Tracking Project Versions
So how does Composer handle versions, allowing developers to ensure they are always using the same library versions? Welcome the composer.lock file. The composer.lock file essentially acts as a snapshot of the all the versions of all the libraries managed by composer.json. Again, I’ll refer back to the Composer managed site described above. When we first run
composer require drupal/core in our project, a few things happen:
- The current (most recent) version of Drupal is downloaded to the system
- All libraries that Drupal depends on are also downloaded to the system
- composer.json is updated to show that Drupal is now a dependency of your project
- composer.lock is created/updated to reflect the current versions of all Composer managed libraries
So composer.json tracks which libraries are used, and composer.lock is a snapshot tracking which versions of those libraries are currently being used on the project.
Synchronizing Project Versions
The problem with developers using different versions of libraries is that developers may write code that only works on the version of the library that they have, and other developers either don’t yet have, or maybe they are using an outdated version of the library and other developers have updated. Composer projects manage library versions using the commands
composer install and
composer update. These commands do different things, so next we'll look at the differences between them.
Composer Install and Composer Update
Imagine that Composer didn’t track versions. The following situation would happen (again, this is NOT how it actually works):
- Drupal 8.5.6 is released.
- Developer A creates a new project, and sets Drupal core as dependency in composer.json. Developer A has Drupal 8.5.6
- Drupal 8.6.0 is released
- Developer B clones the Git project, and installs the codebase using
composer install. Composer downloads Drupal core. Developer B has Drupal 8.6.0
The two developers are now working on different versions of Drupal. This is dangerous, as any code they write/add may not be compatible with each other's code. Fortunately Composer can track libraries. When a user runs
composer install, the versions defined in composer.lock are installed. So when Developer B runs
composer install, Drupal 8.5.6 is installed, even though Drupal 8.6.0 has been released, because 8.5.6 is listed as the version being used by the project in composer.json. As such, developers working on Composer managed projects should run
composer install each time they pull updates from remote Git repositories containing Composer managed projects.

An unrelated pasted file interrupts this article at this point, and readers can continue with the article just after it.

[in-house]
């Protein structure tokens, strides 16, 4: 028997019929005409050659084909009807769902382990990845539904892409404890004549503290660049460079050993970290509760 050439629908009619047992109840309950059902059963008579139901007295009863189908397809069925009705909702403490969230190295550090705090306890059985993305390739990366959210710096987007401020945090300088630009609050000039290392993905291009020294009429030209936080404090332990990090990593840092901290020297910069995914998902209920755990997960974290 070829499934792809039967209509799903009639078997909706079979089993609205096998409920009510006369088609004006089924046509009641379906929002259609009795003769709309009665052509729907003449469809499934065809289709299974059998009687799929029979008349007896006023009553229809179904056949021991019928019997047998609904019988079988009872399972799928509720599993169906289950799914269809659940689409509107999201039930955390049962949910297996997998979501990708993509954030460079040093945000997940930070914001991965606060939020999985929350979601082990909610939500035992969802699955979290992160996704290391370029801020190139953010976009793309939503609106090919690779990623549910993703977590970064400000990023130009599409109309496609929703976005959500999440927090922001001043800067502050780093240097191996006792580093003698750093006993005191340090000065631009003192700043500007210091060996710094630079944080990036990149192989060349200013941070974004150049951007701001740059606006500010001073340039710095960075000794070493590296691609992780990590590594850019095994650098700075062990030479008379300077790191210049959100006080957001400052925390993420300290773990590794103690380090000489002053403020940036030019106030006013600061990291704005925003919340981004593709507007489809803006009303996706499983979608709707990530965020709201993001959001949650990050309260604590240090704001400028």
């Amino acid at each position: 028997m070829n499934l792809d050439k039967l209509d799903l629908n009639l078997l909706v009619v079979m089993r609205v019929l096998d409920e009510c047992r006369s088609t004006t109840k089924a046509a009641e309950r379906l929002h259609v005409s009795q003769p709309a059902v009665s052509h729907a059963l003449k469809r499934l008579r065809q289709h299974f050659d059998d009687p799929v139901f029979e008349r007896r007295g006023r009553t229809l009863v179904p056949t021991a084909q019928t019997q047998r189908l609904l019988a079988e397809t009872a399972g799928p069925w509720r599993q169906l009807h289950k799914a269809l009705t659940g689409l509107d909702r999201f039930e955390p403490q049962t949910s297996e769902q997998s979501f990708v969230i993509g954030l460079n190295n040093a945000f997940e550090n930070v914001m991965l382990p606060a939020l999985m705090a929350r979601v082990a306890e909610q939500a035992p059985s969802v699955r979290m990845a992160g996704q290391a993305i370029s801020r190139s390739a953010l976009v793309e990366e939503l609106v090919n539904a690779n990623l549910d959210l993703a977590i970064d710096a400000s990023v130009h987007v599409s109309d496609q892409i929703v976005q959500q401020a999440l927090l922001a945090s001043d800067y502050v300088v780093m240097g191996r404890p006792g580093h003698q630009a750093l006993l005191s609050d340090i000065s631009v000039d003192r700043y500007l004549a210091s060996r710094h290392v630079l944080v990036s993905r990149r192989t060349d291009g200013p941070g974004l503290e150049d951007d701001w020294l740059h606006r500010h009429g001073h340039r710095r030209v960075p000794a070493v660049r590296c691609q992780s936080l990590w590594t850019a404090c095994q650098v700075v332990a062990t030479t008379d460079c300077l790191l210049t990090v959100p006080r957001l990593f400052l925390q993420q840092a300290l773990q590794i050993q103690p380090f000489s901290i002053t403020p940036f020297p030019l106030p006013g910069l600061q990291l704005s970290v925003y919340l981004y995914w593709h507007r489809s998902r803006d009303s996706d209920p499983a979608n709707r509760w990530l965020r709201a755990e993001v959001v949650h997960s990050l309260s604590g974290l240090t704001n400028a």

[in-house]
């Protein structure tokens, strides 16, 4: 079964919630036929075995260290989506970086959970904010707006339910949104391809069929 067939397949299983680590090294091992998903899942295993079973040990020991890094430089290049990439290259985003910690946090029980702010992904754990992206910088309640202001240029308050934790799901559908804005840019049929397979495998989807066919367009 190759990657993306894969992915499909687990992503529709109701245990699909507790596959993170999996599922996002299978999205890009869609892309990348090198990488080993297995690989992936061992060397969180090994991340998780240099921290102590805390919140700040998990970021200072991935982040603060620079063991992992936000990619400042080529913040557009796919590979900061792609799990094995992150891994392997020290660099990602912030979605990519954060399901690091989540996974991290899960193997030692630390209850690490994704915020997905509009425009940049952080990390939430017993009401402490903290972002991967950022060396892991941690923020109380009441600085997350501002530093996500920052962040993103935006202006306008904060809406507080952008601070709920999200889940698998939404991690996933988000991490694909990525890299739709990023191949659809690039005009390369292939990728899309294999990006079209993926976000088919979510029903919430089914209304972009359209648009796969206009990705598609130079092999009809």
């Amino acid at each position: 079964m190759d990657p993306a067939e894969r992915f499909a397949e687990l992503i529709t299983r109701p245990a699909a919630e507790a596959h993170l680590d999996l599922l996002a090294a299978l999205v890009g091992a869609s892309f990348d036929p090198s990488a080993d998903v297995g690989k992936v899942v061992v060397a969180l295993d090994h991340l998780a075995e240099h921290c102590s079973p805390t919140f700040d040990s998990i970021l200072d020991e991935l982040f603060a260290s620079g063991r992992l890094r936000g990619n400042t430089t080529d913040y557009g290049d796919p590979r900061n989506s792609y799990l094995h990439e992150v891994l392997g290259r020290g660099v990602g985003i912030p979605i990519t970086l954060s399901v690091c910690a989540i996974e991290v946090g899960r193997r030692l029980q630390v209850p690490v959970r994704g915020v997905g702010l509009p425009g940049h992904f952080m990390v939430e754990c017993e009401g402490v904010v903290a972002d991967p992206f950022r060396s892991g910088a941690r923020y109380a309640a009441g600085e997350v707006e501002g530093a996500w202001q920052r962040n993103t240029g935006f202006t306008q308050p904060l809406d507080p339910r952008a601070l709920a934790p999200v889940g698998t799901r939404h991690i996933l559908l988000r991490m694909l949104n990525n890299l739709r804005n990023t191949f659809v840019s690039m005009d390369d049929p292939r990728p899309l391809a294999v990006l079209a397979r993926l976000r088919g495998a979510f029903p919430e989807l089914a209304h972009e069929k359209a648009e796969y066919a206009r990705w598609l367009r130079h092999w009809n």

As has been discussed, the composer.lock file tracks the versions of libraries currently used on the project. This is where the
composer update command comes in. Let’s review how to manage version changes for a given library (this is how it actually works):
- Drupal 8.5.6 is released.
- Developer A creates a new project, and sets Drupal core as dependency. The composer.lock file records the version of Drupal core used by the project as 8.5.6.
- Drupal 8.6.0 is released
- Developer B clones the Git project, and installs the codebase using
composer install. The composer.lock file lists the version of Drupal core being used on the project as 8.5.6, so it downloads that version.
- Developer A sees that a new version of Drupal has been released. Developer A runs
composer update drupal/core. Composer installs Drupal 8.6.0 to their system, and updates composer.lock to show the version of Drupal core in use as 8.6.0.
- Developer A commits this updated composer.lock to Git, and pushes it to the remote repository.
- Developer B pulls the Git repository, and gets the updated composer.lock file. Developer B then runs
composer install, and since the version of Drupal core in registered as being used is now 8.6.0, Composer updates the code to Drupal 8.6.0.
Now Developer A and Developer B both have the exact same versions of Drupal on their system. And still the only files managed by Git at this point are composer.json and composer.lock.
Tying it all together
Developers should always run
composer.install any time they see that a commit has made changes in the composer.lock file, to ensure that they are on the same codebase as all other developers. Developers should also always run composer.install anytime they switch Git branches, such as between a production and a staging branch. The dependencies of these branches may be very different, and running
composer install will update all dependencies to match the current composer.lock snapshot. The
composer update command should only be used to update to new versions of libraries, and the composer.lock file should always be committed after running
composer update. Finally, any time a developer adds a new dependency to the project, they need to commit both the composer.json file and the composer.lock file to Git.
Before moving on to the next blog post in this series, you should understand the following:
- What the composer.json file does
- What the composer.lock file does
- When to use
- When to use
- How Git and Composer interact with each other
In Part 2, we'll look specifically at building and managing a Drupal project using composer.